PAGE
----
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People involved in or merely interested in political military affairs tend to think today’s world is more complicated than ever before. Certainly, many examples can be found in history that would refute the uniqueness of today’s world. It is true, however, that certain events and circumstances can be pointed to as having a special, though not emphasized, place in world affairs. Many of these events have been lost in contemporary history. One of the best examples of this phenomenon was the contact the American intelligence unit, Office of Strategic Services (OSS), had with Ho Chi Minh in the summer of 1945.
An OSS team made up of one officer (Major Allison Thomas) and two enlisted men parachuted into an area near the small village of Kim Lung in northern Vietnam. Others were to follow later. The code name for the mission was “Deer Team.” Along with the Americans were a French officer (Lt. Montfort) and two of his Vietnamese soldiers. They were there to provide help in translating and dealing with local customs. Of course, in those days, the region was known as Indo-China and it was a French colony; it also was a sector of Japanese World War II conquest.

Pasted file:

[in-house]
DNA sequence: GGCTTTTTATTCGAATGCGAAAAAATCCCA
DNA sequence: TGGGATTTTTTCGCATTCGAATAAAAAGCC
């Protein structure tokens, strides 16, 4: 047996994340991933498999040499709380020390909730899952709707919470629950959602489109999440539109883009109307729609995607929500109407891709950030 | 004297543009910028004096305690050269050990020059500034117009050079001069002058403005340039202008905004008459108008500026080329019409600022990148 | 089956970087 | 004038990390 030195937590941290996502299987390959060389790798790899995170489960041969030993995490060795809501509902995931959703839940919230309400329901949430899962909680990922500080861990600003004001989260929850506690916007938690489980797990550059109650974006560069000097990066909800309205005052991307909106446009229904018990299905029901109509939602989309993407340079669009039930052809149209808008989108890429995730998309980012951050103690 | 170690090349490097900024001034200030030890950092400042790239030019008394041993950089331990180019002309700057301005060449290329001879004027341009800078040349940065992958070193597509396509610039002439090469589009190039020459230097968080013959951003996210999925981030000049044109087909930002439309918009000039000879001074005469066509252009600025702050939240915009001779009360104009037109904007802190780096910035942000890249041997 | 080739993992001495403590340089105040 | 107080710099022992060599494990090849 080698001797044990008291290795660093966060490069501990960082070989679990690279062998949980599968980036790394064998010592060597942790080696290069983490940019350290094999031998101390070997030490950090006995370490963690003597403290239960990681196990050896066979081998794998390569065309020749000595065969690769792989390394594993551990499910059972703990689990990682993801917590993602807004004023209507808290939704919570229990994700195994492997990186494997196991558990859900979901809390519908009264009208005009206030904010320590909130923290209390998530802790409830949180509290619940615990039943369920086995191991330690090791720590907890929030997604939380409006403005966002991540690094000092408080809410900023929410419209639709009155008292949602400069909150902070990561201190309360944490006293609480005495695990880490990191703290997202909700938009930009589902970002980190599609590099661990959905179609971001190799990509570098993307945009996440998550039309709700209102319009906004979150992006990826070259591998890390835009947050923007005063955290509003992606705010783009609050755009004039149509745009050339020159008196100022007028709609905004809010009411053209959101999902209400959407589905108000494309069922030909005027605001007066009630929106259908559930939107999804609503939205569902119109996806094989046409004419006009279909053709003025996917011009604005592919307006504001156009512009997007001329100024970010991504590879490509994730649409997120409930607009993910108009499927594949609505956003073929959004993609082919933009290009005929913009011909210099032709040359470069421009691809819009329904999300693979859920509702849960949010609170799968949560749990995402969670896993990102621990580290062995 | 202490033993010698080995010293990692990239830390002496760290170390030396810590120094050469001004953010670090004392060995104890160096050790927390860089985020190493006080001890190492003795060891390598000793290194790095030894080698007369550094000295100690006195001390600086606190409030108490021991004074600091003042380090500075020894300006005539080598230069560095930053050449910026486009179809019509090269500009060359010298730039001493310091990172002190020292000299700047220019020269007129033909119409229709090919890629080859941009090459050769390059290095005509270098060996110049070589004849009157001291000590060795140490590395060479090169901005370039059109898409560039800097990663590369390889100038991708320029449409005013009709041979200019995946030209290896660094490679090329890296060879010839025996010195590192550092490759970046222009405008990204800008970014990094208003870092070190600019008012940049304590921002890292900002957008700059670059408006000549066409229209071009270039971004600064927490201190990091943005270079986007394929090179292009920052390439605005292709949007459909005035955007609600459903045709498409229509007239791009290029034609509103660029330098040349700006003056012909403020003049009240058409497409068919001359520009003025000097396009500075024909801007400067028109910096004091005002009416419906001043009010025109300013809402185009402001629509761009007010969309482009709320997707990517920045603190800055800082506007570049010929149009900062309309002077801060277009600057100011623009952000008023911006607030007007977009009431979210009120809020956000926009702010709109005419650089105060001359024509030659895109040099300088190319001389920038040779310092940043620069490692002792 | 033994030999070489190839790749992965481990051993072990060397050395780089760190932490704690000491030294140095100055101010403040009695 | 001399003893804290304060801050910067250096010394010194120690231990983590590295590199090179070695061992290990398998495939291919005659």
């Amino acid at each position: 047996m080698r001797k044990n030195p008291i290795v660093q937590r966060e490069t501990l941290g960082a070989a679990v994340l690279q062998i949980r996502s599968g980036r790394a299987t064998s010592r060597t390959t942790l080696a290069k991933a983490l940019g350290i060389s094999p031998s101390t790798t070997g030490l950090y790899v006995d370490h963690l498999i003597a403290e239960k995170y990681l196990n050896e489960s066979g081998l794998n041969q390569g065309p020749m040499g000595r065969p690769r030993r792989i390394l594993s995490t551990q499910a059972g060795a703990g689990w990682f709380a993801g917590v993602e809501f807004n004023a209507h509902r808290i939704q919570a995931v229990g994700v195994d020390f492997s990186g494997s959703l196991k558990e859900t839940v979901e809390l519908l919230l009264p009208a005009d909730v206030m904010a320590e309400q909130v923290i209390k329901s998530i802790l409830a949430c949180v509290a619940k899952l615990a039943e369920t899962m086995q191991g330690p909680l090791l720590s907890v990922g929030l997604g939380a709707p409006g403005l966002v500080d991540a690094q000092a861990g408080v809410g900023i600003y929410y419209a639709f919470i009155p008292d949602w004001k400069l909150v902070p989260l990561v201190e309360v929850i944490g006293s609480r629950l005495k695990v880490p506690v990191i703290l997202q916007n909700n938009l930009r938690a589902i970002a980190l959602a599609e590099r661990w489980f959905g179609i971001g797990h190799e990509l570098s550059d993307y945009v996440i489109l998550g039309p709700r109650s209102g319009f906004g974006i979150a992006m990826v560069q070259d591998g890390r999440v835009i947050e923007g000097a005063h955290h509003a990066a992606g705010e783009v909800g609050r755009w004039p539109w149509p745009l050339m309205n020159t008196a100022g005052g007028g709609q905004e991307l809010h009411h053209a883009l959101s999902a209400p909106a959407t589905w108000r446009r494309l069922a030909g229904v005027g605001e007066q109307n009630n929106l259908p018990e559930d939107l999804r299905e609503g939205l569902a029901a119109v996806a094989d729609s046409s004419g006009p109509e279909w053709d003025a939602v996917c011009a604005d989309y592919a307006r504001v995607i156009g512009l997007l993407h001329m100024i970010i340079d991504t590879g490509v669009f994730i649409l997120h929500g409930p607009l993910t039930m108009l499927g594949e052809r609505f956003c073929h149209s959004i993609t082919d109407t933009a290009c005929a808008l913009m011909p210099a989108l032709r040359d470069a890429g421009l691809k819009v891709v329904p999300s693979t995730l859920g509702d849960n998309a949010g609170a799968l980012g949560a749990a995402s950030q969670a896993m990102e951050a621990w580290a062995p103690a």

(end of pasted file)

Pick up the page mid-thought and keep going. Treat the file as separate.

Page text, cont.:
An earlier operation in May 1945 had been mounted by the US Army Air Corps and its Air Ground Aid Section (AGAS) to extend its recovery of downed aviators in that part of the Far East Command. A specially trained officer, Lt. Dan Phelan, headed this group accompanied by Lt. Frank Tan, a Chinese-American, and a radio operator, Mac Sinn. All of this was a follow-up to a February journey taken by Ho Chi Minh. The Vietnamese leader had walked 100 miles from Kim Lung to the Chinese border town of Ching-hsi all the while dodging Japanese Army patrols. He had heard of the American forces recovery operation from his own contacts with Texaco employees. That oil company was responsible for the original creation of US intelligence assets and operations in areas their company had operated in the Pacific. Indo-China had been one of those places.
Ho was picked up by the Chinese military who took him by truck to their headquarters in Kunming. There Ho was processed as an ally and eventually met with American authorities, including the Commanding Officer of the 14th Air Force, the legendary Claire Chennault. Ho made a good impression as he quietly spoke in his passable English. The Vietnamese leader ended up with a photo of Chennault as well as six Colt .45 cal. semi-automatic pistols and a sizeable carton of ammunition. For Ho that was a serious indication of American support and the beginning of a period of mutual misunderstanding and eventual mistrust. Chennault saw Ho Chi Minh as a possibly useful communist guerrilla leader. After all, the United States was in an alliance with the USSR against Hitler and theoretically also Japan. For Ho’s part, the pistols and ammo were a symbolic gesture of favors to come. Both sides couldn’t have been more wrong.